Essay by mihailovaF, March 2004

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by John Donne

AS virtuous men pass mildly away,

And whisper to their souls to go,

Whilst some of their sad friends do say,

"Now his breath goes," and some say, "No."

So let us melt, and make no noise,

No tear-floods, nor sigh-tempests move ;

'Twere profanation of our joys

To tell the laity our love.

Moving of th' earth brings harms and fears ;

Men reckon what it did, and meant ;

But trepidation of the spheres,

Though greater far, is innocent.

Dull sublunary lovers' love

--Whose soul is sense--cannot admit

Of absence, 'cause it doth remove

The thing which elemented it.

But we by a love so much refined,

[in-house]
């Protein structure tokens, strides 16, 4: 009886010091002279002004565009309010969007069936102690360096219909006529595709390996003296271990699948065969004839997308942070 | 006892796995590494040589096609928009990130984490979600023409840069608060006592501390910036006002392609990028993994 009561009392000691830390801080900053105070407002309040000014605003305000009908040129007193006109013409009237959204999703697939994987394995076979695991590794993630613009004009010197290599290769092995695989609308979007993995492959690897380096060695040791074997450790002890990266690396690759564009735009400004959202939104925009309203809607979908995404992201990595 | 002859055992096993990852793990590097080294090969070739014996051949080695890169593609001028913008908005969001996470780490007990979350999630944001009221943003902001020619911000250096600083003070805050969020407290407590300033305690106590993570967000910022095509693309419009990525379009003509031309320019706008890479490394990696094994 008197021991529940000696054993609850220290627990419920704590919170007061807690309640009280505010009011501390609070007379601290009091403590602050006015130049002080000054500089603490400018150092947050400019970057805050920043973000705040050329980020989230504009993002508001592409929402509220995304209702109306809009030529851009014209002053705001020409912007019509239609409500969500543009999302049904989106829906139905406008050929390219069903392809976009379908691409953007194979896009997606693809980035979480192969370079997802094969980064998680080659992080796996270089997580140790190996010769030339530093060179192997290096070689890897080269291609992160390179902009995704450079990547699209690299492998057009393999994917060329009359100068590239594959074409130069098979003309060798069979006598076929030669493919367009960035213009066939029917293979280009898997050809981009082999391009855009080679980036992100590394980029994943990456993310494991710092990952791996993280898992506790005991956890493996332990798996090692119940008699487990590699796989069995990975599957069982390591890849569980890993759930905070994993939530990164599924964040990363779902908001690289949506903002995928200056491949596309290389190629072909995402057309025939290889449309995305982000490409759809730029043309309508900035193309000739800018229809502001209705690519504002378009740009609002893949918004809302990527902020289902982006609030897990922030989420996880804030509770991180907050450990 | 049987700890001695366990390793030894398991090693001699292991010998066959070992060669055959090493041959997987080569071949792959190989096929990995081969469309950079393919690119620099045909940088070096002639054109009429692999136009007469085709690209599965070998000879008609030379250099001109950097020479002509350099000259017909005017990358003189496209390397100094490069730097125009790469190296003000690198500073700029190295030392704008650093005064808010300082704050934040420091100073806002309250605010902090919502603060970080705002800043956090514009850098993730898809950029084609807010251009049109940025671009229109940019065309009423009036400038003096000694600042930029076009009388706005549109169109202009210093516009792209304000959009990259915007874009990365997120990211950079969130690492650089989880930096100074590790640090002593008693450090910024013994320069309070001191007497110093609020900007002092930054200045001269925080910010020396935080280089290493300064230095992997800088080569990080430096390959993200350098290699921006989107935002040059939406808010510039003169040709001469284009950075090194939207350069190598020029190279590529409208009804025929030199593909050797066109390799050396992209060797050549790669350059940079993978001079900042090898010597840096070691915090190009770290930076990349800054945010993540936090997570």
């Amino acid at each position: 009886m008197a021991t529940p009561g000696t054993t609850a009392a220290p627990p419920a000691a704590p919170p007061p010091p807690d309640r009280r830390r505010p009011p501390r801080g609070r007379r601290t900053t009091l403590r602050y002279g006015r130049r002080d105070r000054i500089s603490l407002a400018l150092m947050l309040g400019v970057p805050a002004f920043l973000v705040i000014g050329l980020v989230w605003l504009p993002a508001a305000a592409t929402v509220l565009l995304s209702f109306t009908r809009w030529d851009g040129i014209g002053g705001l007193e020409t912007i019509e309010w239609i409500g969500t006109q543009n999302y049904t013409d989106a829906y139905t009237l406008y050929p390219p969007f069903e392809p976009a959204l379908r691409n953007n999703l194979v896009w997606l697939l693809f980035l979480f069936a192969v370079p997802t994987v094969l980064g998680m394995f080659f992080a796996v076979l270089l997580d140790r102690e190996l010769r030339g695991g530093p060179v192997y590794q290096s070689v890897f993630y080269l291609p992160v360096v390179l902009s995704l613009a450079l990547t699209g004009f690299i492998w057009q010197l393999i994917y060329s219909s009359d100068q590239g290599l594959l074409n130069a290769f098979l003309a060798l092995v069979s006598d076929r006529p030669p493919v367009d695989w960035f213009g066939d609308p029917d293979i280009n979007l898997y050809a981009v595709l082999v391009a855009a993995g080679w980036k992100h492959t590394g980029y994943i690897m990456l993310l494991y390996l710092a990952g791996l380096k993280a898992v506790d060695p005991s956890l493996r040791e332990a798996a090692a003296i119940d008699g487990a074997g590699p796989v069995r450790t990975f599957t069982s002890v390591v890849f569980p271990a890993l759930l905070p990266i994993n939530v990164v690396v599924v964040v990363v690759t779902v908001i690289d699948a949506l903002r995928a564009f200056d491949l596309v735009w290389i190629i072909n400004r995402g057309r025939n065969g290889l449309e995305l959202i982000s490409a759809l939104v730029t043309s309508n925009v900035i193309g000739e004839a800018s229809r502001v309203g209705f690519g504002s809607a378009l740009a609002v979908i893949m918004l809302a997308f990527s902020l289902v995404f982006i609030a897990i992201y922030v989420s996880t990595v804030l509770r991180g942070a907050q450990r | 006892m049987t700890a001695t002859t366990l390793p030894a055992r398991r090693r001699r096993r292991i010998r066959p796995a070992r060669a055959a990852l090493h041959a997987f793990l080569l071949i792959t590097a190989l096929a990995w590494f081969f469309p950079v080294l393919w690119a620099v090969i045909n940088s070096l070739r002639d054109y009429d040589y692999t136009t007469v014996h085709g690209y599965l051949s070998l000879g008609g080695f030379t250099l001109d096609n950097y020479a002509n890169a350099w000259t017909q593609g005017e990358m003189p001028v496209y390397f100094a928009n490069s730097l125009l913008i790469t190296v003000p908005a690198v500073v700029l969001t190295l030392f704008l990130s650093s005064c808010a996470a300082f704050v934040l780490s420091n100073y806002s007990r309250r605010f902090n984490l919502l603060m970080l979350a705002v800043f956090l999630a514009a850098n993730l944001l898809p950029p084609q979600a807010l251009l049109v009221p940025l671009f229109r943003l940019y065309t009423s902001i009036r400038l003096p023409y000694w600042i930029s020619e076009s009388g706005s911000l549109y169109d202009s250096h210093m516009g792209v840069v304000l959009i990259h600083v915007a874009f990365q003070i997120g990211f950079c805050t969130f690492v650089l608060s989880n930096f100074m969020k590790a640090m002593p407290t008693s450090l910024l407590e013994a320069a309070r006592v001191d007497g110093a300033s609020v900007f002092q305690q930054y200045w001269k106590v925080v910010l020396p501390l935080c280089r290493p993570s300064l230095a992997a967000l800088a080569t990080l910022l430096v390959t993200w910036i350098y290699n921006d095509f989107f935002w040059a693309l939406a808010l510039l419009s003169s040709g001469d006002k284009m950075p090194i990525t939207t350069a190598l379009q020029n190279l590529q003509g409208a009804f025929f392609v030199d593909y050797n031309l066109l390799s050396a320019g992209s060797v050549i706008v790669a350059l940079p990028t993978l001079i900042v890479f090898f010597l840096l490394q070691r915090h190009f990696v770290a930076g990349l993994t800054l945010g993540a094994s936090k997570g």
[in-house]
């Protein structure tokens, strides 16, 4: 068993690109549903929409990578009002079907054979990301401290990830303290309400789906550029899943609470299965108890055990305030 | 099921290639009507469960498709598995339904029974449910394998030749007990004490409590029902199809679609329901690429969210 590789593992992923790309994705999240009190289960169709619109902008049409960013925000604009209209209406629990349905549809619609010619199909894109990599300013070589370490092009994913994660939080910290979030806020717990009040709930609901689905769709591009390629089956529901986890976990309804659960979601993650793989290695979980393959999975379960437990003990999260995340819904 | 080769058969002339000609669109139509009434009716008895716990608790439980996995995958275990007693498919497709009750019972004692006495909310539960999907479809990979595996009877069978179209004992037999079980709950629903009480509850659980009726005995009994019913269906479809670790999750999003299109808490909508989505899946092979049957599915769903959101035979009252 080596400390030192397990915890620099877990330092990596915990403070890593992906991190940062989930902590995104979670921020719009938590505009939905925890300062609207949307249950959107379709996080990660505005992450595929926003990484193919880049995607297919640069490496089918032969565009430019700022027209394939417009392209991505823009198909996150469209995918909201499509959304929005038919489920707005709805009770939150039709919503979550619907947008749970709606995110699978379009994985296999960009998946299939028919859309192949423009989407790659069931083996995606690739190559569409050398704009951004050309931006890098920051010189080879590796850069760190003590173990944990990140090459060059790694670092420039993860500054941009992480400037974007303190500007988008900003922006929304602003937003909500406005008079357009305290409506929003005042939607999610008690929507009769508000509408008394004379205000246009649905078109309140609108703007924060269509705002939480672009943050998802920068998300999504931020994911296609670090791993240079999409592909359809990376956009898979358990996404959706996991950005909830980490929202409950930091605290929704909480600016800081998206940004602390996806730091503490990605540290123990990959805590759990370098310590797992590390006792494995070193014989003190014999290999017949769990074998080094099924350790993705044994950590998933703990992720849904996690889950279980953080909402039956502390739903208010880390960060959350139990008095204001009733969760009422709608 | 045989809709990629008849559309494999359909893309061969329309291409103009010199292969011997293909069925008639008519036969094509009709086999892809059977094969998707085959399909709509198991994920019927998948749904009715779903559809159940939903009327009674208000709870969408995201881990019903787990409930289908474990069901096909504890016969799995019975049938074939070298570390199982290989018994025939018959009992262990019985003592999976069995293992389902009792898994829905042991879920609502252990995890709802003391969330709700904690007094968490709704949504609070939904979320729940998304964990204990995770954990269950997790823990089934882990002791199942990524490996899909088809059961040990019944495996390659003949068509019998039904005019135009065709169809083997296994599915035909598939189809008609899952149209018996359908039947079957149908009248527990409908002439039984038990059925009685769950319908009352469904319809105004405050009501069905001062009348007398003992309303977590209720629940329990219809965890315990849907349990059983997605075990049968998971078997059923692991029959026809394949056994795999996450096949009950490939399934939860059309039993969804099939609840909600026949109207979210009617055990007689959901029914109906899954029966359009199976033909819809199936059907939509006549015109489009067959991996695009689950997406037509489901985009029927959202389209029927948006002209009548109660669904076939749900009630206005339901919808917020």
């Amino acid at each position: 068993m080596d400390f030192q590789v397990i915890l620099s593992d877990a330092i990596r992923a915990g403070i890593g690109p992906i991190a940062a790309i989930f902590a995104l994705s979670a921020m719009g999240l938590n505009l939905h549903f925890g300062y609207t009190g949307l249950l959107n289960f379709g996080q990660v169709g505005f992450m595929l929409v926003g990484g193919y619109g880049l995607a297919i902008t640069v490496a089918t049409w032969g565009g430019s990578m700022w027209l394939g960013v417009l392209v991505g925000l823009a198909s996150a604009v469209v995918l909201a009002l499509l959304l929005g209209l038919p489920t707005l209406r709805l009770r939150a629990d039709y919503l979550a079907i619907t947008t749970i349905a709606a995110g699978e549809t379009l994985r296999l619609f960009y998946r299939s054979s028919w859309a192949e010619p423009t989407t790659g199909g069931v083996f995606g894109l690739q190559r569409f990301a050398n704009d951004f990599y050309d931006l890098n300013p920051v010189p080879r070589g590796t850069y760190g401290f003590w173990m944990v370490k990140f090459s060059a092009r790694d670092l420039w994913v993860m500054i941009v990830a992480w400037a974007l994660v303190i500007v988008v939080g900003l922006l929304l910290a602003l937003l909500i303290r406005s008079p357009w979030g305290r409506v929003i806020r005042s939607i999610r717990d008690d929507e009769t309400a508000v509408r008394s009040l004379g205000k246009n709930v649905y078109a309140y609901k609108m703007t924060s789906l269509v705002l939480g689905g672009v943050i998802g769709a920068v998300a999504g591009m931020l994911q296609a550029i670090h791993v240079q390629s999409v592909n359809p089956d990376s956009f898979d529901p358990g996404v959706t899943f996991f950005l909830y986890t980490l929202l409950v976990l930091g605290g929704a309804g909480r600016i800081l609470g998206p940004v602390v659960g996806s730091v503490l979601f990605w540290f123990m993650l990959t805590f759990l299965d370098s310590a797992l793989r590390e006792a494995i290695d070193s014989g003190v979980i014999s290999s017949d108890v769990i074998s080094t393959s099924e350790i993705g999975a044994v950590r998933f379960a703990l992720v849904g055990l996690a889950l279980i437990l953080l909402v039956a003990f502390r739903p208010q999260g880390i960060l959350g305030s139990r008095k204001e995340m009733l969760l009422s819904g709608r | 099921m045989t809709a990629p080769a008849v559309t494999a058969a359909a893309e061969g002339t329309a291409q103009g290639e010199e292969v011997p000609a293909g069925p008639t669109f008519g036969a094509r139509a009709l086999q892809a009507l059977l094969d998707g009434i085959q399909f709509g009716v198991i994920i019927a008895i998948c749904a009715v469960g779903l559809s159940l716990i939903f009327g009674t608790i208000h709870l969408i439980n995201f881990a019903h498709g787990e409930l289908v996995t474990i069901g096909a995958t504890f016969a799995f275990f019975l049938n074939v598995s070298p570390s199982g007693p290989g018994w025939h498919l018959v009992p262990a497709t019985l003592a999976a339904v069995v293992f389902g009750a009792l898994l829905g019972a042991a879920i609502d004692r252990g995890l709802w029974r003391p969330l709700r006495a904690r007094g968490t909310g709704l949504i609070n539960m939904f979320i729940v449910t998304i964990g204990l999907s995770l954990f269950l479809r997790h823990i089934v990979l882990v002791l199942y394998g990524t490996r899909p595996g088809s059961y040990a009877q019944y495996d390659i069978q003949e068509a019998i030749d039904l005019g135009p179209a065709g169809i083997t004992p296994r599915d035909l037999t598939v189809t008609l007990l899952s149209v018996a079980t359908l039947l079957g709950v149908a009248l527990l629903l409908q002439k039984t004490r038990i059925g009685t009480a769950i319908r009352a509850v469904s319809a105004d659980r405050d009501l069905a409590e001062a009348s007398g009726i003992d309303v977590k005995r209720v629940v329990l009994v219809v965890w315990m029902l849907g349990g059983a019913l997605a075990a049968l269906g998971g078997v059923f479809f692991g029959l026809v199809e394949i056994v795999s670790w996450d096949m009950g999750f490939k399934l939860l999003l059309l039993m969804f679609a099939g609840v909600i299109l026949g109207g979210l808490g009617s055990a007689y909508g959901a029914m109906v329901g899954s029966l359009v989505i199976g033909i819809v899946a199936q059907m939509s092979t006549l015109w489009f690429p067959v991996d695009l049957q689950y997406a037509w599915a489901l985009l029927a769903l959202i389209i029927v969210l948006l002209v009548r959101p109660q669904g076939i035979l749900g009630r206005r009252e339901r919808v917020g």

That ourselves know not what it is,

Inter-assuredèd of the mind,

Care less, eyes, lips and hands to miss.

Our two souls therefore, which are one,

Though I must go, endure not yet

A breach, but an expansion,

Like gold to aery thinness beat.

If they be two, they are two so

As stiff twin compasses are two ;

Thy soul, the fix'd foot, makes no show

To move, but doth, if th' other do.

And though it in the centre sit,

Yet, when the other far doth roam,

It leans, and hearkens after it,

And grows erect, as that comes home.

Such wilt thou be to me, who must,

Like th' other foot, obliquely run ;

Thy firmness makes my circle just,

And makes me end where I begun.

At the beginning of "A Valediction Forbidding Mourning," the poet, John Donne, engages in a didactic lesson to show the parallel between a positive way to meet death and a positive way to separate from a lover. When a virtuous man dies, he whispers for his soul to go while others await his parting.